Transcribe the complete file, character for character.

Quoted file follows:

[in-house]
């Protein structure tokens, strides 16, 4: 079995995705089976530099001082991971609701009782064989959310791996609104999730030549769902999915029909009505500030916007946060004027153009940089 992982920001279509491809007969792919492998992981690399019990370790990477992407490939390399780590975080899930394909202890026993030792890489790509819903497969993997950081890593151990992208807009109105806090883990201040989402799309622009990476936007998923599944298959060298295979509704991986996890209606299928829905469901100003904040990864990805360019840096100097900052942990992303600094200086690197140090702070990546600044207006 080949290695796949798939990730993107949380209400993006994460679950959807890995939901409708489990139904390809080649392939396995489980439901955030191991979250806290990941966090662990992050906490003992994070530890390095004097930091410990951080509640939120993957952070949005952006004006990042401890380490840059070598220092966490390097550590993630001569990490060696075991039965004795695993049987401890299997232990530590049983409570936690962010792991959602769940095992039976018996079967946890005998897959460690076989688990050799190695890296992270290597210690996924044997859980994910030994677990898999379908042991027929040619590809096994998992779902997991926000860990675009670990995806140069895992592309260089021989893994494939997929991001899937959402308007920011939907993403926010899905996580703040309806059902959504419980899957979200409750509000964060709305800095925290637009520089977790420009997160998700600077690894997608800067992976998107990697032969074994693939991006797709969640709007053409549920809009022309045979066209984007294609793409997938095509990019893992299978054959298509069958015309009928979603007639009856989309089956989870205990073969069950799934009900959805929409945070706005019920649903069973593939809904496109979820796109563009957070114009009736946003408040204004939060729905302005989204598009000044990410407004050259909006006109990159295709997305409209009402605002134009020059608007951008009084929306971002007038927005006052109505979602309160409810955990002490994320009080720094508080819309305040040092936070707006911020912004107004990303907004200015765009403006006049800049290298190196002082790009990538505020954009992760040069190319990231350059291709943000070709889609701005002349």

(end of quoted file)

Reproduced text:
[in-house]
């Protein structure tokens, strides 16, 4: 079995995705089976530099001082991971609701009782064989959310791996609104999730030549769902999915029909009505500030916007946060004027153009940089 992982920001279509491809007969792919492998992981690399019990370790990477992407490939390399780590975080899930394909202890026993030792890489790509819903497969993997950081890593151990992208807009109105806090883990201040989402799309622009990476936007998923599944298959060298295979509704991986996890209606299928829905469901100003904040990864990805360019840096100097900052942990992303600094200086690197140090702070990546600044207006 080949290695796949798939990730993107949380209400993006994460679950959807890995939901409708489990139904390809080649392939396995489980439901955030191991979250806290990941966090662990992050906490003992994070530890390095004097930091410990951080509640939120993957952070949005952006004006990042401890380490840059070598220092966490390097550590993630001569990490060696075991039965004795695993049987401890299997232990530590049983409570936690962010792991959602769940095992039976018996079967946890005998897959460690076989688990050799190695890296992270290597210690996924044997859980994910030994677990898999379908042991027929040619590809096994998992779902997991926000860990675009670990995806140069895992592309260089021989893994494939997929991001899937959402308007920011939907993403926010899905996580703040309806059902959504419980899957979200409750509000964060709305800095925290637009520089977790420009997160998700600077690894997608800067992976998107990697032969074994693939991006797709969640709007053409549920809009022309045979066209984007294609793409997938095509990019893992299978054959298509069958015309009928979603007639009856989309089956989870205990073969069950799934009900959805929409945070706005019920649903069973593939809904496109979820796109563009957070114009009736946003408040204004939060729905302005989204598009000044990410407004050259909006006109990159295709997305409209009402605002134009020059608007951008009084929306971002007038927005006052109505979602309160409810955990002490994320009080720094508080819309305040040092936070707006911020912004107004990303907004200015765009403006006049800049290298190196002082790009990538505020954009992760040069190319990231350059291709943000070709889609701005002349």